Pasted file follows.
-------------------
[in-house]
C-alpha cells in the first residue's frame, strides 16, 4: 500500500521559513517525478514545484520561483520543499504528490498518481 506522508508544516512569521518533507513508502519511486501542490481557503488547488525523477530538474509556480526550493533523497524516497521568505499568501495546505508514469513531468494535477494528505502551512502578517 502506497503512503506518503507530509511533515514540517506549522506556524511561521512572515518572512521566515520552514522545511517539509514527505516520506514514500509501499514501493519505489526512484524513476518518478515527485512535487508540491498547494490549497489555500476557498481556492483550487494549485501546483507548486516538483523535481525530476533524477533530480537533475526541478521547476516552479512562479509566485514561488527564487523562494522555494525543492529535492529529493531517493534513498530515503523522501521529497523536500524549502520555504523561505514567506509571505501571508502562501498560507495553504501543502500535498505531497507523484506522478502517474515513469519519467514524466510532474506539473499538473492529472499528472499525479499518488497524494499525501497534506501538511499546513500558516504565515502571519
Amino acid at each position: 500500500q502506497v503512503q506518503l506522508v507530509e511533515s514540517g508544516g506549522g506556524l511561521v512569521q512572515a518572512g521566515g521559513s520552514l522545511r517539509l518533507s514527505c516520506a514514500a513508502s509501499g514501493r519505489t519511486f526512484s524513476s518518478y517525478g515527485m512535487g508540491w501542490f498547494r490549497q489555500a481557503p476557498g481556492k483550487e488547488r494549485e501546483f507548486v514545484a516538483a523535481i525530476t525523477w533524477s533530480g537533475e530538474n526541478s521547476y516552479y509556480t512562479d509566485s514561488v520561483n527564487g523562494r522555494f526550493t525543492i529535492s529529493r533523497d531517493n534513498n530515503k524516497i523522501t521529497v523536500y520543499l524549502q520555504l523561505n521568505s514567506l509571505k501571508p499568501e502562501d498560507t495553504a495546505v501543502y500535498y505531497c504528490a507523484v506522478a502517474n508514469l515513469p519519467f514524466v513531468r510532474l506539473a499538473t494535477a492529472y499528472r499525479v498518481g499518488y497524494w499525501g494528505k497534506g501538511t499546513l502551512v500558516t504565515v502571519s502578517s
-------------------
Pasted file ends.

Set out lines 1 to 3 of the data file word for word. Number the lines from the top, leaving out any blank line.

[in-house]
C-alpha cells in the first residue's frame, strides 16, 4: 500500500521559513517525478514545484520561483520543499504528490498518481 506522508508544516512569521518533507513508502519511486501542490481557503488547488525523477530538474509556480526550493533523497524516497521568505499568501495546505508514469513531468494535477494528505502551512502578517 502506497503512503506518503507530509511533515514540517506549522506556524511561521512572515518572512521566515520552514522545511517539509514527505516520506514514500509501499514501493519505489526512484524513476518518478515527485512535487508540491498547494490549497489555500476557498481556492483550487494549485501546483507548486516538483523535481525530476533524477533530480537533475526541478521547476516552479512562479509566485514561488527564487523562494522555494525543492529535492529529493531517493534513498530515503523522501521529497523536500524549502520555504523561505514567506509571505501571508502562501498560507495553504501543502500535498505531497507523484506522478502517474515513469519519467514524466510532474506539473499538473492529472499528472499525479499518488497524494499525501497534506501538511499546513500558516504565515502571519
Amino acid at each position: 500500500q502506497v503512503q506518503l506522508v507530509e511533515s514540517g508544516g506549522g506556524l511561521v512569521q512572515a518572512g521566515g521559513s520552514l522545511r517539509l518533507s514527505c516520506a514514500a513508502s509501499g514501493r519505489t519511486f526512484s524513476s518518478y517525478g515527485m512535487g508540491w501542490f498547494r490549497q489555500a481557503p476557498g481556492k483550487e488547488r494549485e501546483f507548486v514545484a516538483a523535481i525530476t525523477w533524477s533530480g537533475e530538474n526541478s521547476y516552479y509556480t512562479d509566485s514561488v520561483n527564487g523562494r522555494f526550493t525543492i529535492s529529493r533523497d531517493n534513498n530515503k524516497i523522501t521529497v523536500y520543499l524549502q520555504l523561505n521568505s514567506l509571505k501571508p499568501e502562501d498560507t495553504a495546505v501543502y500535498y505531497c504528490a507523484v506522478a502517474n508514469l515513469p519519467f514524466v513531468r510532474l506539473a499538473t494535477a492529472y499528472r499525479v498518481g499518488y497524494w499525501g494528505k497534506g501538511t499546513l502551512v500558516t504565515v502571519s502578517s